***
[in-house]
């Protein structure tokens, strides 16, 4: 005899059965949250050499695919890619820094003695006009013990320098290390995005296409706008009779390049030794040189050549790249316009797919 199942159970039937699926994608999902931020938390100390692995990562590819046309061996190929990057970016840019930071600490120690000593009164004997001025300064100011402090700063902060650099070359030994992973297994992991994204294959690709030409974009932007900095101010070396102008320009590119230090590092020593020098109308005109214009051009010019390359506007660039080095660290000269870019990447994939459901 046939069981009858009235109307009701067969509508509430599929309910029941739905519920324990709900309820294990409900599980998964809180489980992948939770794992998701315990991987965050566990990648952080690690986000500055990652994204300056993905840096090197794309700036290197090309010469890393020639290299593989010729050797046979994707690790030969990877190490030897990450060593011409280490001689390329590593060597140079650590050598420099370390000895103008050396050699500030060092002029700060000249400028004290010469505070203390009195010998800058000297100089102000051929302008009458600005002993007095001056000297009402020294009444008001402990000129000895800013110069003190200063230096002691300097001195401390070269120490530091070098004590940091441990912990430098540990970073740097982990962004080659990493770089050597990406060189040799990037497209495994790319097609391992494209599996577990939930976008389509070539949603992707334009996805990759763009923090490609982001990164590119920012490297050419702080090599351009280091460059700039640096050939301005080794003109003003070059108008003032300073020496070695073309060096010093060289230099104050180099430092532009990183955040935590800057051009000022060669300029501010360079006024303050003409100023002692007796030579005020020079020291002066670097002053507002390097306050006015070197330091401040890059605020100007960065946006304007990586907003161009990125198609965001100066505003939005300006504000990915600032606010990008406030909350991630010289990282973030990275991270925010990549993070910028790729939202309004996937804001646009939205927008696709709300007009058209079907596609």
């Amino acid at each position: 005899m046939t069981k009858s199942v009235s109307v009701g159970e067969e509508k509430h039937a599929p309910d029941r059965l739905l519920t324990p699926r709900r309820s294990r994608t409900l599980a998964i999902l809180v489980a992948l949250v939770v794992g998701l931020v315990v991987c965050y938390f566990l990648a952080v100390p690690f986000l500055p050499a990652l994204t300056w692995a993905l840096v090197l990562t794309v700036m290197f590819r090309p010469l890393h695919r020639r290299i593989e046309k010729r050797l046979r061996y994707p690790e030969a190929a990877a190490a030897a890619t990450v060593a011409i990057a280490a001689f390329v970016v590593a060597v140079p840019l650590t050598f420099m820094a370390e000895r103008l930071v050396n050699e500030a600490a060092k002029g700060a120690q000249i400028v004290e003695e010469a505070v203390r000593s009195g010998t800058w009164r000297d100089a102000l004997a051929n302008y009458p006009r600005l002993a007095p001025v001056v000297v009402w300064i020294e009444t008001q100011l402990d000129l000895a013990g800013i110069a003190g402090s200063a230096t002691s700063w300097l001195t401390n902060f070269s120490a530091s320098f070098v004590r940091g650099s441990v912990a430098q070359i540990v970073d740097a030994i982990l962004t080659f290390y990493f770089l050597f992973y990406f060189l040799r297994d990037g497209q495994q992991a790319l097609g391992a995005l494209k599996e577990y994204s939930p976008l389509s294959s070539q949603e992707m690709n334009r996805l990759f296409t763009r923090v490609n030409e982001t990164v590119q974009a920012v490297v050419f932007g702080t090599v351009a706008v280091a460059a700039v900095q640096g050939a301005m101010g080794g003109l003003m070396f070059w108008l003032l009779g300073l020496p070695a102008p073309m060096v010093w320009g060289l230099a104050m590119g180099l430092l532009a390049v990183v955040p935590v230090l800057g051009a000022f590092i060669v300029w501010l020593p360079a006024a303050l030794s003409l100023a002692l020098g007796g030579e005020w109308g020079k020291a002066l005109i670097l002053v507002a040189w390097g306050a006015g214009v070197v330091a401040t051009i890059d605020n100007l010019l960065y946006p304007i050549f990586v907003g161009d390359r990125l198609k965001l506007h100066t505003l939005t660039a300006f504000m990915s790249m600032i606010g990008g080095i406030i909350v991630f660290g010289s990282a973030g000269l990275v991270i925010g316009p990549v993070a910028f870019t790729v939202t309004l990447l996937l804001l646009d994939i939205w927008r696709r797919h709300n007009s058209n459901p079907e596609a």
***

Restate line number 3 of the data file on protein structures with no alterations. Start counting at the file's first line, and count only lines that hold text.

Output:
């Amino acid at each position: 005899m046939t069981k009858s199942v009235s109307v009701g159970e067969e509508k509430h039937a599929p309910d029941r059965l739905l519920t324990p699926r709900r309820s294990r994608t409900l599980a998964i999902l809180v489980a992948l949250v939770v794992g998701l931020v315990v991987c965050y938390f566990l990648a952080v100390p690690f986000l500055p050499a990652l994204t300056w692995a993905l840096v090197l990562t794309v700036m290197f590819r090309p010469l890393h695919r020639r290299i593989e046309k010729r050797l046979r061996y994707p690790e030969a190929a990877a190490a030897a890619t990450v060593a011409i990057a280490a001689f390329v970016v590593a060597v140079p840019l650590t050598f420099m820094a370390e000895r103008l930071v050396n050699e500030a600490a060092k002029g700060a120690q000249i400028v004290e003695e010469a505070v203390r000593s009195g010998t800058w009164r000297d100089a102000l004997a051929n302008y009458p006009r600005l002993a007095p001025v001056v000297v009402w300064i020294e009444t008001q100011l402990d000129l000895a013990g800013i110069a003190g402090s200063a230096t002691s700063w300097l001195t401390n902060f070269s120490a530091s320098f070098v004590r940091g650099s441990v912990a430098q070359i540990v970073d740097a030994i982990l962004t080659f290390y990493f770089l050597f992973y990406f060189l040799r297994d990037g497209q495994q992991a790319l097609g391992a995005l494209k599996e577990y994204s939930p976008l389509s294959s070539q949603e992707m690709n334009r996805l990759f296409t763009r923090v490609n030409e982001t990164v590119q974009a920012v490297v050419f932007g702080t090599v351009a706008v280091a460059a700039v900095q640096g050939a301005m101010g080794g003109l003003m070396f070059w108008l003032l009779g300073l020496p070695a102008p073309m060096v010093w320009g060289l230099a104050m590119g180099l430092l532009a390049v990183v955040p935590v230090l800057g051009a000022f590092i060669v300029w501010l020593p360079a006024a303050l030794s003409l100023a002692l020098g007796g030579e005020w109308g020079k020291a002066l005109i670097l002053v507002a040189w390097g306050a006015g214009v070197v330091a401040t051009i890059d605020n100007l010019l960065y946006p304007i050549f990586v907003g161009d390359r990125l198609k965001l506007h100066t505003l939005t660039a300006f504000m990915s790249m600032i606010g990008g080095i406030i909350v991630f660290g010289s990282a973030g000269l990275v991270i925010g316009p990549v993070a910028f870019t790729v939202t309004l990447l996937l804001l646009d994939i939205w927008r696709r797919h709300n007009s058209n459901p079907e596609a």